Friday, 18 October 2013

The 2013 Mid Season All-Pac-12 team

With every team in the Pac-12 having played at least half of its regular season games it is probably a good time to check on the individual players in the conference and honor the players at each position who have risen above their piers. This is not necessarily how the coaches and media would vote for the Pac-12 1st Team but it is how the team should be picked at this point in the season. Behold, the best the Pac-12 has to offer!


QB - Marcus Mariota, Oregon

This was probably the easiest choice as Mariota has emerged nationally as the front runner for the Heisman trophy by accounting for 10.34 yards per pass completion/rush attempt with 28 total touchdowns and no interceptions.

RB - Bishop Sankey, Washington

Sankey is the Pac-12's leading rusher with 921 yards and has also scored 10 rushing touchdowns which puts him second in the conference. His offensive line made him a dud last week but the week before he looked like the only guy who belonged on the field against Oregon.

RB - Ka'Deem Carey, Arizona

Carey is behind the pace in all rushing statistics because he missed Arizona's opening game (and Arizona has already had both of its bye weeks) but Carey's per game averages are sublime. Carey might be the most consistent performer in the conference, never rushing for less than 128 yards in a game this season and scoring at least one touchdown in all but one game.

WR - Brandin Cooks, Oregon State

Cooks is the best receiver in the Pac-12 by far and has been the most productive pass catcher in all of college football. Cooks leads the Pac-12 with 76 receptions (Gabe Marks is second with 59 and an extra game played), 1176 yards (Paul Richardson is second with 782), and 12 touchdowns (four players are second with six).

WR - Paul Richardson, Colorado

In most other years Richardson would be the run away top receiver in the Pac-12. Richardson is the other receiver in the Pac-12 beside Cooks averaging over 100 receiving yards per game (Richardson has 130.3, third place Josh Huff sits at 89.6). There have been five 200 receiving yard performances in Colorado history and Richardson has produced two of them this season.

TE - Chris Coyle, Arizona State

The tight end position has been a major disappointment in the Pac-12 this season with Colt Lyerla's ugly divorce from Oregon and Austin Seferian-Jenkins struggling, most notably when he dropped an easy catch on third down during Washington's final drive against Stanford. As a result, I'm going off the trail a little bit and taking Coyle who leads Pac-12 tight ends with 302 receiving yards and has produced either a first down or a touchdown on 17 of his 18 receptions.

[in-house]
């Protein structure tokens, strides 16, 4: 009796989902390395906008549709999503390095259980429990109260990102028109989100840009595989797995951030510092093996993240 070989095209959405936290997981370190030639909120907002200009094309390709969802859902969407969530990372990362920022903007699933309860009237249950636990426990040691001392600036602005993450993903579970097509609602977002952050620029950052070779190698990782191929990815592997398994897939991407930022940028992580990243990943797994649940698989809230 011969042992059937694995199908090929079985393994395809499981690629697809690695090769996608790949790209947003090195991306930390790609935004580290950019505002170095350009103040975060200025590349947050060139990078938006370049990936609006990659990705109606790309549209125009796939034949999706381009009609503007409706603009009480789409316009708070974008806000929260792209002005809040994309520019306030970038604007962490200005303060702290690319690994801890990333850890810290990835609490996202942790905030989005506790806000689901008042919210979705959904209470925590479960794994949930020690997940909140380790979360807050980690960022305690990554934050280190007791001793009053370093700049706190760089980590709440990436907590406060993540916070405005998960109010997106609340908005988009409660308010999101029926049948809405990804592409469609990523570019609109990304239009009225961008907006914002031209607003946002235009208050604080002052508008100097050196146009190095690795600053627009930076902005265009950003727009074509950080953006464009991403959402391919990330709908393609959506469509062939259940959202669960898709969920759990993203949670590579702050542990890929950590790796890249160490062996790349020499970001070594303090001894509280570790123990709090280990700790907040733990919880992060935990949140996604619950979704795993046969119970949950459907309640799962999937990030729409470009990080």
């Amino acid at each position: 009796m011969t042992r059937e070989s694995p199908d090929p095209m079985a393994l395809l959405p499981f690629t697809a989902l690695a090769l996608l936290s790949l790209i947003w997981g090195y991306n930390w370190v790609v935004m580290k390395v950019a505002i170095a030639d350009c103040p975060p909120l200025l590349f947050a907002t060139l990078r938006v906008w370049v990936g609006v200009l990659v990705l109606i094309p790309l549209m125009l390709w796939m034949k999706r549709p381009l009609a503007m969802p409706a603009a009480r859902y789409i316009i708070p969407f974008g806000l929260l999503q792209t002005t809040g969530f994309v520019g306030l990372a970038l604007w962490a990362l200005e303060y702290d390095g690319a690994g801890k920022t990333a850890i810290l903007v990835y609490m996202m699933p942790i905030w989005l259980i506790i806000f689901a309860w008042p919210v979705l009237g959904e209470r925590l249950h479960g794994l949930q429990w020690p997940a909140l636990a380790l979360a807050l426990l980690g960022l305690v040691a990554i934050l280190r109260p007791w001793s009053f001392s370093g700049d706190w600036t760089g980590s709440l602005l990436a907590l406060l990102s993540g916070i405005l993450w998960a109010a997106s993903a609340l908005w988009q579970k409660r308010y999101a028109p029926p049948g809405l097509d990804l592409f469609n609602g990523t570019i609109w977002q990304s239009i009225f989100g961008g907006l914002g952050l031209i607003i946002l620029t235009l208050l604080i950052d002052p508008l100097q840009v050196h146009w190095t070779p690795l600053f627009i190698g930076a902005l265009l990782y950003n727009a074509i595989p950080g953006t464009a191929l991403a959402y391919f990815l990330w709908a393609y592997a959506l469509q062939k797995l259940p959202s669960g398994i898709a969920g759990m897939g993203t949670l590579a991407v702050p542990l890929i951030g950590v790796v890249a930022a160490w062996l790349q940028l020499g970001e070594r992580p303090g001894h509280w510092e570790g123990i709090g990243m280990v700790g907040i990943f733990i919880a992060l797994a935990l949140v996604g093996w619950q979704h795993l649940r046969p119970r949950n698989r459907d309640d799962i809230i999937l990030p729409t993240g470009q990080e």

OT - Tyler Johnstone, Oregon

Mariota has been facing more and more pressure in the past few weeks but it hasn't been coming from his blindside where Johnstone has been playing extremely well. Johnstone has also been key in springing some big run plays to the left side like the 66 yard burst from Thomas Tyner last week.

OT - Andrus Peat, Stanford

David Shaw said Peat "pitched a shutout" in the first two games of the year and he hasn't gotten any worse since. Any time you can force an All-American to move from left tackle to left guard and keep him there, you deserve to be a first team selection.

OG - David Yankey, Stanford

He may have been forced away from left tackle but Yankey has remained a physical presence, giving Stanford an edge to run the ball inside and grind opposing defenses into submission. 

OG - Xavier Su'a-Filo, UCLA

UCLA's offensive line is failing apart all around Su'a-Filo but he has done everything possible to keep the Bruins intact. Earlier in the year when UCLA was healthy, Su'a-Filo was the biggest difference maker of all clearing big running lines for the UCLA tailbacks and he has done yeoman's work in recent weeks playing both guard and tackle.

C - Hroniss Grassu, Oregon

Grassu has not had a spectacular season and has struggling at times uncorking high snaps but he has made a huge impact as a run blocker specifically when Oregon has had him pull out and act as a lead blocker to spring big plays around the edge. He is not playing as well as he did last year but still no other center in the conference can compare to him.


DL - Scott Crichton, Oregon State

Crichton was as much to blame as anyone for OSU's disastrous loss to Eastern Washington but he deserves as much credit as anyone for the Beavers' turn around. Crichton has 10 tackles for loss in six games since week one.

DL - Tony Washington, Oregon

There was major concern about Oregon's ability to generate a pass rush this season after Dion Jordan graduated and moved on the NFL as a third overall pick in the draft but Washington has quelled those fears and then some. Washington is second in the Pac-12 with 6.5 sacks (for references sack, Jordan's best season was 7.5). Washington has been very hot recently with multiple tackles for loss in four straight games and has been a big time play maker this season with three forced fumbles.

DL - Leonard Williams, USC

The stats may not totally suggest it as Williams has only seven tackles for loss but he has been a disruptive force both against the run and the pass and has been the focal point of USC's defense all season. During the first four weeks of the season when USC was absolutely rolling on defense, Williams was the central reason why the Trojans were successful.

DL - Trevor Reilly, Utah